Just weeks after Jackie Robinson joined the Brooklyn Dodgers, Larry Doby joined Robinson in breaking the color barrier in the major leagues when he became the first black player to integrate the American League, signing with the Cleveland Indians in July 1947. Doby went on to be a seven-time All-Star center fielder who led the Indians to two pennants. In many respects Robinson and Doby were equals in their baseball talent and experiences and had remarkably similar playing careers: both were well-educated, well-spoken World War II veterans and both had played spectacularly, albeit briefly, in the Negro Leagues. Like Robinson, Doby suffered brickbats, knock-down pitches, spit in his face, and other forms of abuse and discrimination. Doby was also a pioneering manager, becoming the second black manager after Frank Robinson.
Well into the 1950s Doby was the only African American All-Star in the American League during a period in which fifteen black players became National League All-Stars. Why is Doby largely forgotten as a central figure in baseball’s integration? Why has he not been accorded his rightful place in baseball history? Greatness in the Shadows attempts to answer these questions, bringing Doby’s story to life and sharing his achievements and firsts with a new generation.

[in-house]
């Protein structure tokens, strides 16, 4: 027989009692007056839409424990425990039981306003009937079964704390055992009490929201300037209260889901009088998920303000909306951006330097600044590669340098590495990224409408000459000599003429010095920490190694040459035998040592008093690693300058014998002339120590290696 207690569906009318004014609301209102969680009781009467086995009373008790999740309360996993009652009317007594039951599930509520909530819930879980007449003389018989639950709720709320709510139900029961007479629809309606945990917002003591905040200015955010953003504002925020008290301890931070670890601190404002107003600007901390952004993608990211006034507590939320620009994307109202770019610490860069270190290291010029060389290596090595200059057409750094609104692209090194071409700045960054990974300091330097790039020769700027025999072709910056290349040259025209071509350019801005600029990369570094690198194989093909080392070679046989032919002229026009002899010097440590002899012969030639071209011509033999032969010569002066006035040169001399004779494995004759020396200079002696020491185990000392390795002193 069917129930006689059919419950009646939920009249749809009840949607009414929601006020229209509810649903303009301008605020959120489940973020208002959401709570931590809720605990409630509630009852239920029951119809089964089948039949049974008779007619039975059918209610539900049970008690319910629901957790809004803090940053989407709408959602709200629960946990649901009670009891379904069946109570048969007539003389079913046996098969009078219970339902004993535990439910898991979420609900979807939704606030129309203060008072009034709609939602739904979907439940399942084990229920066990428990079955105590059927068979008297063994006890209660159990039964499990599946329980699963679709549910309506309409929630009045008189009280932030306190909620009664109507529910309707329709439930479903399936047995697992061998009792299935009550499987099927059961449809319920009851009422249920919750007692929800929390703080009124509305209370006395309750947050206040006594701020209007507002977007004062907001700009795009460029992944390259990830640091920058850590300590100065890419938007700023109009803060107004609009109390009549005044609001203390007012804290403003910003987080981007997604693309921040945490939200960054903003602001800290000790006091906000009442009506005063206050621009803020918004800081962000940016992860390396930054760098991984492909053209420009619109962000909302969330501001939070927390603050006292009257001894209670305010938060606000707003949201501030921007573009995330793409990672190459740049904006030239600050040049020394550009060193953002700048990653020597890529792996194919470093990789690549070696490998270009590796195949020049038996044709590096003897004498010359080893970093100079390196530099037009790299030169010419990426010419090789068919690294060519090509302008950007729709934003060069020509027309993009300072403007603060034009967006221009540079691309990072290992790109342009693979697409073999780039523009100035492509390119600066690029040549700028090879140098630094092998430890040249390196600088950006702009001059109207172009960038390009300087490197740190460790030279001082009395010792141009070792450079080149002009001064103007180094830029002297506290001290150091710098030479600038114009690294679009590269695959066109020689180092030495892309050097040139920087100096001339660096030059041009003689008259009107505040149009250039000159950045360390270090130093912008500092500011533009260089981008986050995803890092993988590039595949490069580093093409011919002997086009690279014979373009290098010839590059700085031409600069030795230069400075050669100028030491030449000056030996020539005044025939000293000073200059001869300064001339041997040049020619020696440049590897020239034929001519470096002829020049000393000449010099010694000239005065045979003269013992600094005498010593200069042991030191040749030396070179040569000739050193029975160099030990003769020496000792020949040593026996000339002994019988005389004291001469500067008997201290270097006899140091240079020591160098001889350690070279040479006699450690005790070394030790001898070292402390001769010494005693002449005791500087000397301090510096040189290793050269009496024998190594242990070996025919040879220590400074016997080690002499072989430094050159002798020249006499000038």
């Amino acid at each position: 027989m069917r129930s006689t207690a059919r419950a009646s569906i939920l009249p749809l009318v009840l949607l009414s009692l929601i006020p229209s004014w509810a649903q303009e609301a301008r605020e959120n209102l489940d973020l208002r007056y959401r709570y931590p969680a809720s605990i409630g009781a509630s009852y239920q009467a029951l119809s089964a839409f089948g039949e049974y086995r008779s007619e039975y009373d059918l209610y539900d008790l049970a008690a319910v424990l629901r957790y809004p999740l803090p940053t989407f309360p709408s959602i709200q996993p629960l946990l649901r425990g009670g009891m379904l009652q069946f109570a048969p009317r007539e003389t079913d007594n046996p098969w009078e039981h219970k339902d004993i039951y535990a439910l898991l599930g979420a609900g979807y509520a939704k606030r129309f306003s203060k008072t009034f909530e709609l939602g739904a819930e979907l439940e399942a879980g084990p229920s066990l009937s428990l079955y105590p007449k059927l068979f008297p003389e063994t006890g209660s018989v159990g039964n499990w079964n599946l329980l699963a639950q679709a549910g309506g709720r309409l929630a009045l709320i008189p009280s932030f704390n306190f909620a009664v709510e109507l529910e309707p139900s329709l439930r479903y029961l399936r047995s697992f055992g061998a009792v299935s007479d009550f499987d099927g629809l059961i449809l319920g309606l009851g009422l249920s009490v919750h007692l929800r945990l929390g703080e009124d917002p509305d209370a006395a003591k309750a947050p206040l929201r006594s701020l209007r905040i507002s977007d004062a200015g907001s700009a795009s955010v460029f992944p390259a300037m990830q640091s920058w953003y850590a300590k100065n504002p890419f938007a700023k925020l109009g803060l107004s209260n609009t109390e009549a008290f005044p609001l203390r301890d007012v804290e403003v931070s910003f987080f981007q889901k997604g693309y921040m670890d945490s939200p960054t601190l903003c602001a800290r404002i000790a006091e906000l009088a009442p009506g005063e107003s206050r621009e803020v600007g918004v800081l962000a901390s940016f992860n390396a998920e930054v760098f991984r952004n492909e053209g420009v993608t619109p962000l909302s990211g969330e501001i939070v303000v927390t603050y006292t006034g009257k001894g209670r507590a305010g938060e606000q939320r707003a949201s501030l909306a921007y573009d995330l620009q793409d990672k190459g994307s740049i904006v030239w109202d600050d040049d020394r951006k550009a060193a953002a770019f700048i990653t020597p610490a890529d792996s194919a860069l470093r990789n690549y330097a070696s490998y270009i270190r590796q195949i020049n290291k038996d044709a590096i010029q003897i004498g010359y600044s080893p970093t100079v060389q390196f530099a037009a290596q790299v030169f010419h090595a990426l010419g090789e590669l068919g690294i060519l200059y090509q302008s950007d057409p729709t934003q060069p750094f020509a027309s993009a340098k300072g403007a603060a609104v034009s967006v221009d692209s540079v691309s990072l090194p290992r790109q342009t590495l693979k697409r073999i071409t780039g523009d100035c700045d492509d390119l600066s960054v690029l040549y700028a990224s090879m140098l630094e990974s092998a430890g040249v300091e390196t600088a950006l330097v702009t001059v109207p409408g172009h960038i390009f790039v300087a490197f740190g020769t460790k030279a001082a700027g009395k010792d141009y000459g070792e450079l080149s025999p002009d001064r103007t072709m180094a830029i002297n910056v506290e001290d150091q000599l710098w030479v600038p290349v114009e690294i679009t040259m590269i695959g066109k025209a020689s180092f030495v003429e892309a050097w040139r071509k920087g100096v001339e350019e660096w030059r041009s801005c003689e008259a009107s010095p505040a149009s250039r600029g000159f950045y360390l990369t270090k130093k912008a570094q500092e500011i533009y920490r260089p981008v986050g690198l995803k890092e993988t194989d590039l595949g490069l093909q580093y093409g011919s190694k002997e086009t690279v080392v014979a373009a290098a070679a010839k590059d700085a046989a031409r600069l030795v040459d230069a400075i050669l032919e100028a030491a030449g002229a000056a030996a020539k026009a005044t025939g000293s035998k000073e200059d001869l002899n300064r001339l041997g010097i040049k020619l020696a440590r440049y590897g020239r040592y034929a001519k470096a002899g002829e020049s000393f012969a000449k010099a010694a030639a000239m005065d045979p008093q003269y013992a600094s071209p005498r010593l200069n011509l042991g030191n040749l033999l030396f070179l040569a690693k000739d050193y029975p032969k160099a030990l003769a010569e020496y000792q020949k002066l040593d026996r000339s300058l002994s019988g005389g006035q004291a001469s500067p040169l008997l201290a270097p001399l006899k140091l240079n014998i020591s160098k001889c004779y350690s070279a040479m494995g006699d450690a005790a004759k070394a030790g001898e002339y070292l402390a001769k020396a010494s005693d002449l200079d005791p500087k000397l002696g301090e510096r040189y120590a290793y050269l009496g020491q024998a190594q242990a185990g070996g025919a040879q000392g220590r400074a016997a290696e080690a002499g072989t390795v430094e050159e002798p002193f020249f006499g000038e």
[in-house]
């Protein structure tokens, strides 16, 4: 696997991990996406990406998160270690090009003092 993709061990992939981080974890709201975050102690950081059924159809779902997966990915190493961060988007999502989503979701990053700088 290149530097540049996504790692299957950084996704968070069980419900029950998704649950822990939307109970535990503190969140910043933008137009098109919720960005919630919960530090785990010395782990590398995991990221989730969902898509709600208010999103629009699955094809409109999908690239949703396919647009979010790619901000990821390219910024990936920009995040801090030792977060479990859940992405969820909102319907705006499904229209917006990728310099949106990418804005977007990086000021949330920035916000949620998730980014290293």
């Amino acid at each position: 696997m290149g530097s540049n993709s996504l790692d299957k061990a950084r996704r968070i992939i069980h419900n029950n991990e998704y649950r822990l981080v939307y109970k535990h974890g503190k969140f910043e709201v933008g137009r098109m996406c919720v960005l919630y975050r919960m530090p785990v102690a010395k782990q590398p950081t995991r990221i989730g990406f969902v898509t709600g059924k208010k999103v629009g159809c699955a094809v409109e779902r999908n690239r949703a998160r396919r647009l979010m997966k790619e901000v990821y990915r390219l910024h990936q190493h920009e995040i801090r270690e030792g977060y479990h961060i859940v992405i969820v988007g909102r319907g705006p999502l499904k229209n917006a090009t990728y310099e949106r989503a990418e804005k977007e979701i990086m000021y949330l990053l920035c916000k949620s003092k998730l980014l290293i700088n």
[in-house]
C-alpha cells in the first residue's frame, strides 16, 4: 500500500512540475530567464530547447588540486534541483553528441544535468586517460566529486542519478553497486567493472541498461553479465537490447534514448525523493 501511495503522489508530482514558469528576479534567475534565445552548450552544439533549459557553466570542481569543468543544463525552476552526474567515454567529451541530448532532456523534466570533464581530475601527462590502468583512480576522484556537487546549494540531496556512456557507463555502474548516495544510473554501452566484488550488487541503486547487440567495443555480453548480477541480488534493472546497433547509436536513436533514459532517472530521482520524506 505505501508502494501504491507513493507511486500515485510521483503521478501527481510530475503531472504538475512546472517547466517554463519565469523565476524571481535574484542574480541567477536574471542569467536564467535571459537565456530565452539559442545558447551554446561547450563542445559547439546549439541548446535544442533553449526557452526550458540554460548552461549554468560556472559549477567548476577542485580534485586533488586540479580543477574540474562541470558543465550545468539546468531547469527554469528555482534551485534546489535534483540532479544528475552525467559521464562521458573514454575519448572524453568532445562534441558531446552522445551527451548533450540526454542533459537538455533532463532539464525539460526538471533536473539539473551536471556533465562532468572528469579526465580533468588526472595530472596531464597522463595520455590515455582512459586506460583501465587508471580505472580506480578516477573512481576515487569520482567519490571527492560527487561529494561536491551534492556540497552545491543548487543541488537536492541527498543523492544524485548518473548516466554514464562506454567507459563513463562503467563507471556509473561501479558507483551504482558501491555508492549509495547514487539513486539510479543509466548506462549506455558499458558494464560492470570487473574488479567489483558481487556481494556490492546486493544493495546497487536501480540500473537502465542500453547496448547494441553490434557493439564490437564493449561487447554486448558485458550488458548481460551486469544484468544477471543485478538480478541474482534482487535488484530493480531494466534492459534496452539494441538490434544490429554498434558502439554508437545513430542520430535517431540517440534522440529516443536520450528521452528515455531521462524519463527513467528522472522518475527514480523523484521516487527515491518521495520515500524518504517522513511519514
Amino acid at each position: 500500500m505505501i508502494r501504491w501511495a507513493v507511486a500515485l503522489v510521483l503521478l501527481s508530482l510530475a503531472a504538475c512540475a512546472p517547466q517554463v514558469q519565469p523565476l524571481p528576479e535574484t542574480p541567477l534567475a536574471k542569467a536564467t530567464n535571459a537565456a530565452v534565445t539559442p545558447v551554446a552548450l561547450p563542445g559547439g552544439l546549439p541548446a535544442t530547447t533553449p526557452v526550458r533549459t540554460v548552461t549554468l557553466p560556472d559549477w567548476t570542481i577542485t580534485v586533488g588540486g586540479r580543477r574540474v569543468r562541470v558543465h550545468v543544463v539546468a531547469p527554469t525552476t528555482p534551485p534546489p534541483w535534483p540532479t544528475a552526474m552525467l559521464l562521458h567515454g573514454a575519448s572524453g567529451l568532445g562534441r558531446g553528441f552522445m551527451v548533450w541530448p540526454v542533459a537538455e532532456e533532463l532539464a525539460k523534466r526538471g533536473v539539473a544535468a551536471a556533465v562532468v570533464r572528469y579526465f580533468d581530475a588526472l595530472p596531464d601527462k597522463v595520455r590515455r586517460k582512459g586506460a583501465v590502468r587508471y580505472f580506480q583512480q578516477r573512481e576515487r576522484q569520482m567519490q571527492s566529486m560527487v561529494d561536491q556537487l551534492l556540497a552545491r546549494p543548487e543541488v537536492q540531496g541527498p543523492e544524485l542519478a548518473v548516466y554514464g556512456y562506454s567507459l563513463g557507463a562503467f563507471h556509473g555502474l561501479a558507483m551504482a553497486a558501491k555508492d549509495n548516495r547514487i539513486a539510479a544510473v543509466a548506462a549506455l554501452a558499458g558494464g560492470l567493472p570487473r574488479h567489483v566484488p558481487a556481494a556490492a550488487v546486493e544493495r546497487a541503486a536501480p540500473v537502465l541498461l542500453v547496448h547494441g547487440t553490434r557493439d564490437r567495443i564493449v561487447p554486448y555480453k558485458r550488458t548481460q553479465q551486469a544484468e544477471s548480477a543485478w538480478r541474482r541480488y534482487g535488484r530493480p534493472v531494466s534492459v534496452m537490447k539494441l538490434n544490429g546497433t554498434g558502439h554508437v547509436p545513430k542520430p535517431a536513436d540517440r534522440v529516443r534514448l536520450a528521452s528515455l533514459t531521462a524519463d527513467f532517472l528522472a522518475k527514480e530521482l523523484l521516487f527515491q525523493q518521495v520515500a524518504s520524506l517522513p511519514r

This was a very interesting book. First even though I knew of the name Larry Doby I did not know that he entered the American League 11 weeks after Jackie Robinson. He was also for a number of years was the only African American playing in the American League, while the National League would continue to add players. Also he was the star of the 1948 World Series, first African American to hit a homerun in the World Series, first to play on a championship in both the Major league with the Cleveland Indians and also with the Newark in the Negro Leagues. First to win the Major League home run title (1952), and again in 1954. There are other stats as well, one is that he was also the second African American Manager in the big leagues, so not only the second player but also the second manager, and you know what he never complained once about any of it. He did not go to the minors for a year he went straight to the majors, and Bill Veeck tried do things to help him but not everything worked out. the bases of this book really is that the author is trying to say that while he played in Cleveland he did not get the press as did the players in the New York market, which is true for the most part. The author also goes into the press having favorites. That is also true just look at how the Press treated Maris as opposed to Mantle. If Mantle would have hit 61 it would have been totally different, but he got hurt and they lit into Maris. Doby playing for the Indians was hammered by the local press and the author goes into it. I did find out that there is a section in Yogi Berra museum all about Larry Doby. Their families were very good friends and Yogi made it part of the deal to have a museum that Larry Doby had to be included. I thought that was very interesting. There was a lot about Larry Doby I did not know about and though yes he was the second person he still was the first for the American League and for years was the only African American representing the American League not just because he was African American but because he had the numbers and for most of the 50’s he was the only one. The history between the two leagues is very interesting because Bill Veeck had a hand in integrating the Indians and then when he became owner of the White Sox he did the same with them. While National League teams would have three players some American League teams would have one or none until the late 50’s or early 60’s. Doby would be the last to retire from playing for the players who would come into the game between 47 and 50, but he did not get elected into the Hall of Fame until 1998, and the Indians did retire his #14 and have a statue in front of their stadium of Larry Doby. Overall a good book. I got this book from Netgalley.com I gave it 4 stars. Follow us at www.1rad-readerreviews.com